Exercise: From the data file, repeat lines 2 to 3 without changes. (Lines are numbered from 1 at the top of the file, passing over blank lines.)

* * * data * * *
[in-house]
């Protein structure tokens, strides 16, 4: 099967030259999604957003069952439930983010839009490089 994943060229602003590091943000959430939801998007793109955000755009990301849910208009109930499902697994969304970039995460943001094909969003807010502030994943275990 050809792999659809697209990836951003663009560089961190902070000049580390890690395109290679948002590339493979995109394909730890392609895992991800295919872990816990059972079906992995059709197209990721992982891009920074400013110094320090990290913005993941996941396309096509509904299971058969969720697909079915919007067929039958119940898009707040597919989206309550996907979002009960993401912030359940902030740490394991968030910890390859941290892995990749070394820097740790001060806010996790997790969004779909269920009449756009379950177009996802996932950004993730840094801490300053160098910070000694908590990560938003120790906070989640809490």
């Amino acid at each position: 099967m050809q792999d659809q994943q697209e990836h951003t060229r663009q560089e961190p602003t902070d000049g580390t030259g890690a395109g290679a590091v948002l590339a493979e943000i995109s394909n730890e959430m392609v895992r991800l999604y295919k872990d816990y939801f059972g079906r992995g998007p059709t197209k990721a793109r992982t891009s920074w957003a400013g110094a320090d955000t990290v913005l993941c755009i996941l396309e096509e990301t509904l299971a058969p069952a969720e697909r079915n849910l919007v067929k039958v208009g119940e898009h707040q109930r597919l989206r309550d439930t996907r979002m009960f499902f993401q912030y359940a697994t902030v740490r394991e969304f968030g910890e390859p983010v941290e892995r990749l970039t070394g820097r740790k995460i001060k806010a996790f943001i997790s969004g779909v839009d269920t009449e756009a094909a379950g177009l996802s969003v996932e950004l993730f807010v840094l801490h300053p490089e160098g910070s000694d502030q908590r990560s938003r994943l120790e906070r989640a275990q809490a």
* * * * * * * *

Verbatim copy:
């Protein structure tokens, strides 16, 4: 099967030259999604957003069952439930983010839009490089 994943060229602003590091943000959430939801998007793109955000755009990301849910208009109930499902697994969304970039995460943001094909969003807010502030994943275990 050809792999659809697209990836951003663009560089961190902070000049580390890690395109290679948002590339493979995109394909730890392609895992991800295919872990816990059972079906992995059709197209990721992982891009920074400013110094320090990290913005993941996941396309096509509904299971058969969720697909079915919007067929039958119940898009707040597919989206309550996907979002009960993401912030359940902030740490394991968030910890390859941290892995990749070394820097740790001060806010996790997790969004779909269920009449756009379950177009996802996932950004993730840094801490300053160098910070000694908590990560938003120790906070989640809490």
């Amino acid at each position: 099967m050809q792999d659809q994943q697209e990836h951003t060229r663009q560089e961190p602003t902070d000049g580390t030259g890690a395109g290679a590091v948002l590339a493979e943000i995109s394909n730890e959430m392609v895992r991800l999604y295919k872990d816990y939801f059972g079906r992995g998007p059709t197209k990721a793109r992982t891009s920074w957003a400013g110094a320090d955000t990290v913005l993941c755009i996941l396309e096509e990301t509904l299971a058969p069952a969720e697909r079915n849910l919007v067929k039958v208009g119940e898009h707040q109930r597919l989206r309550d439930t996907r979002m009960f499902f993401q912030y359940a697994t902030v740490r394991e969304f968030g910890e390859p983010v941290e892995r990749l970039t070394g820097r740790k995460i001060k806010a996790f943001i997790s969004g779909v839009d269920t009449e756009a094909a379950g177009l996802s969003v996932e950004l993730f807010v840094l801490h300053p490089e160098g910070s000694d502030q908590r990560s938003r994943l120790e906070r989640a275990q809490a």